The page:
Jan 11 2018

Katie Lambert Interview: Thoughts on climbing and decisions not to have kids

For anyone that knows Katie Lambert, she’s an inspiration. Not only with her climbing achievements, but with her insightful and thoughtful way of approaching life. She’s not one to jump on a popular bandwagon nor to promote things that she isn’t passionate about, which I find incredibly refreshing these days. Katie is one of the best and well rounded climbers out there, proficient in the alpine, sport and boulders and has a tenacity that gets her up daunting climbs.


I spent a fair bit of time talking to her about having a family before we had Theo, and then a similar amount of time talking to her about kids after becoming a mom. I found her answers deliberate and well thought out. I thought that other people might enjoy hearing her take on climbing, kids and the kid scene these days. I hope you find her as amazing as I do!


Tell me a little about your history with climbing. How did you get into it? How old were you? Where did you start?


The summer I was 15 I went to work at a camp in North Carolina. I was too old to be a camper and too young to be a counselor so I went as a Junior Counselor. This meant I was able to go on exchange for work a few days a week. I worked in the kitchen serving breakfast and dinner. In addition to that you were also to choose an activity to help with. On my tour of the campus I had seen some kids climbing on this vertical, 30 foot wooden wall and it seemed really interesting. I decided to pick climbing. In addition to the artificial wall, we took several trips to a local climbing area, sometimes backpacking to climbing spots and spending a few days. Before this I wasn’t very familiar with climbing at all, in fact I didn’t even know what kind of clothes or shoes were needed for these excursions. The people out there told me about rei asheville and other such stores with the full range of outdoor gear and it was so cool! I was truly happy to be learning so many new things with climbing. I fell in love and made a promise to myself to pursue climbing for as long as I could. Once back home I become involved with an outdoor club at my high school called Woods and Waters. This was primarily a camping club but through this I made friends with a few people who were also interested in climbing. The closest areas to us were about 6 to 8 hours away. So, we would take weekend and holiday trips throughout the south east to places like Horse Pens 40, Sandrock, Foster Falls, and Rock Town. Thus, for most of my first 10 years climbing I mostly only sport climbed and bouldered.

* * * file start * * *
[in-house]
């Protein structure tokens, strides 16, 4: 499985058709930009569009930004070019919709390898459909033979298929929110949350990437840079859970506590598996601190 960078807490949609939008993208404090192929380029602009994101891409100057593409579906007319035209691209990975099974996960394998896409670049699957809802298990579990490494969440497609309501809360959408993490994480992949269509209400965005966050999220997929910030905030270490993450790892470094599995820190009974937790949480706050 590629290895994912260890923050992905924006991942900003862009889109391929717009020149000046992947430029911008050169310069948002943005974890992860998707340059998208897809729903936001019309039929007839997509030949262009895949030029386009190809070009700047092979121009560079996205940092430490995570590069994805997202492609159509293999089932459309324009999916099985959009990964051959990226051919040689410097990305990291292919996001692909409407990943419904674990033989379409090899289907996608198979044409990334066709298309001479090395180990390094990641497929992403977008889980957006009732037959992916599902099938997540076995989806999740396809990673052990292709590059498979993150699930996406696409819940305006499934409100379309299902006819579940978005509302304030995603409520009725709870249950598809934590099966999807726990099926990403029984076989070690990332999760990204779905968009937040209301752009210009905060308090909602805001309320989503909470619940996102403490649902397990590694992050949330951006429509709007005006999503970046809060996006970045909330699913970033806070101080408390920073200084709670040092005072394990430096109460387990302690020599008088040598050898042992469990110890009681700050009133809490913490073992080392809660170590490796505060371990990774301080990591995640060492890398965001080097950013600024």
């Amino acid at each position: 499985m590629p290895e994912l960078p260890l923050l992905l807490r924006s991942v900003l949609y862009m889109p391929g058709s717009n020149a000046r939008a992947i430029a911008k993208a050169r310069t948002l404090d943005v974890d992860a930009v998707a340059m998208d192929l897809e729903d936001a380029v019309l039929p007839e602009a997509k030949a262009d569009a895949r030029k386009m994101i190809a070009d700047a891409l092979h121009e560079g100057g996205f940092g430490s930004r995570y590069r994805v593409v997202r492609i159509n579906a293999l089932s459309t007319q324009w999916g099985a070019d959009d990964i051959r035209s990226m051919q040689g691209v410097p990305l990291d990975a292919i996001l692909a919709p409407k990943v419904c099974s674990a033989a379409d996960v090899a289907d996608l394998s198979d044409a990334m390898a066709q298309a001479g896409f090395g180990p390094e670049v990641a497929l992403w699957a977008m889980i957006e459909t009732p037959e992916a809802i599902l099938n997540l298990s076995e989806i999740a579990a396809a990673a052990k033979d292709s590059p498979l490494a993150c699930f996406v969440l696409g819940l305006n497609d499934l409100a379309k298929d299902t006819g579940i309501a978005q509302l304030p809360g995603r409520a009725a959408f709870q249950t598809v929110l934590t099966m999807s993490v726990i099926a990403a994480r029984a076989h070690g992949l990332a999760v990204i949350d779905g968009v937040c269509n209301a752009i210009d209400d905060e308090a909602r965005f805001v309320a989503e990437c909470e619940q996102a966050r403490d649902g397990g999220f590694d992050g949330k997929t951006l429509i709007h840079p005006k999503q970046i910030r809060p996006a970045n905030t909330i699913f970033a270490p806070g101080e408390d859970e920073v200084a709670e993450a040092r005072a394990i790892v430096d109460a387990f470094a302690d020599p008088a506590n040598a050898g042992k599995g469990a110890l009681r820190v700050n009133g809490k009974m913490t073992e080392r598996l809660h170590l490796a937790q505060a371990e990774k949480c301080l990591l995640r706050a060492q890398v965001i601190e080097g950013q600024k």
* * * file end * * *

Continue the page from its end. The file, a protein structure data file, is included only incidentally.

What brought you out to California? Was there something about Yosemite that lured you out here?


After that camp experience I returned to Louisiana hungry for anything and everything climbing. I spent hours in the library looking at old mountaineering videos, perusing climbing magazines, and reading anything I could get my hands on about climbing. This was the mid 90’s and at the time Yosemite was making the climbing headlines almost monthly. It seemed to me that if I wanted to be a real rock climber I needed to get out to California. I’m an only child and have always had quite the wandering spirit, but I’m also really close with my family so after high school I was a little afraid to leave the familiarity of Louisiana and decided to attend college there. However, I was also getting more and more into climbing and battled internally with it – I felt like I was missing out on the action that was happening out west. In 2001 I attended a job fair at a local university that the National Park Service was putting on. They were recruiting for summer jobs and I had gotten wind that Yosemite was going to be there. This was my chance! I interviewed with them and was fortunate to be offered a summer job working in the Valley Campgrounds. I was 21. I spent the summer there, intimidated and super green to the style. The approaches killed me, the heaviness of the rack was overwhelming, there were no footholds and anything larger than a #2 Cam was impossible. The summer ended and I had to return to LSU to finish college, but I made another promise to myself to return to Yosemite.


Life things happened and it wasn’t until 2006 that I finally left the south and moved to Yosemite without any intention of moving back.


You have one of the best ethics and ego that I’ve seen. It’s like something from previous generations, that we all grew up with, but is rare these days. What/who inspired you in your approach and attitude to climbing? How do you maintain that with all the sharing and noise of social media?